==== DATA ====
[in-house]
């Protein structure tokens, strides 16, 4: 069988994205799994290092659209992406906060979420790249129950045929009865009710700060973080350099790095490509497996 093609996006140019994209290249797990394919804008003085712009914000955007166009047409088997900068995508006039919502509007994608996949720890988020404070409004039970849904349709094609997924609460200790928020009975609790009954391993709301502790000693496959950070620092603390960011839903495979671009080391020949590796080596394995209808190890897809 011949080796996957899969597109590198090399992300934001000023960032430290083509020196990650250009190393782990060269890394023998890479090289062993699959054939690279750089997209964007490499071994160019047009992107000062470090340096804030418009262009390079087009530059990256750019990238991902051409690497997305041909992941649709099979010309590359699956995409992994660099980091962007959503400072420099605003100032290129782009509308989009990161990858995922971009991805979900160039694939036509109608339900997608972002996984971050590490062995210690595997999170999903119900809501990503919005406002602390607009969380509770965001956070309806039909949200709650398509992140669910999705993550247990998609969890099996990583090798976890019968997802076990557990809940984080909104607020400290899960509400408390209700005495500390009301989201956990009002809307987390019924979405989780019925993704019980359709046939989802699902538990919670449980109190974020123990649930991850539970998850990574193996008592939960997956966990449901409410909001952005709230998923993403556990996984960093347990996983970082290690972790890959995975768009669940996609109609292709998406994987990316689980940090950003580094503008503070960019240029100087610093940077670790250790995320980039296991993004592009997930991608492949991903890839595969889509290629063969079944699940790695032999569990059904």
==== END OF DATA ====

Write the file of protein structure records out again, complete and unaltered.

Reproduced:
[in-house]
């Protein structure tokens, strides 16, 4: 069988994205799994290092659209992406906060979420790249129950045929009865009710700060973080350099790095490509497996 093609996006140019994209290249797990394919804008003085712009914000955007166009047409088997900068995508006039919502509007994608996949720890988020404070409004039970849904349709094609997924609460200790928020009975609790009954391993709301502790000693496959950070620092603390960011839903495979671009080391020949590796080596394995209808190890897809 011949080796996957899969597109590198090399992300934001000023960032430290083509020196990650250009190393782990060269890394023998890479090289062993699959054939690279750089997209964007490499071994160019047009992107000062470090340096804030418009262009390079087009530059990256750019990238991902051409690497997305041909992941649709099979010309590359699956995409992994660099980091962007959503400072420099605003100032290129782009509308989009990161990858995922971009991805979900160039694939036509109608339900997608972002996984971050590490062995210690595997999170999903119900809501990503919005406002602390607009969380509770965001956070309806039909949200709650398509992140669910999705993550247990998609969890099996990583090798976890019968997802076990557990809940984080909104607020400290899960509400408390209700005495500390009301989201956990009002809307987390019924979405989780019925993704019980359709046939989802699902538990919670449980109190974020123990649930991850539970998850990574193996008592939960997956966990449901409410909001952005709230998923993403556990996984960093347990996983970082290690972790890959995975768009669940996609109609292709998406994987990316689980940090950003580094503008503070960019240029100087610093940077670790250790995320980039296991993004592009997930991608492949991903890839595969889509290629063969079944699940790695032999569990059904």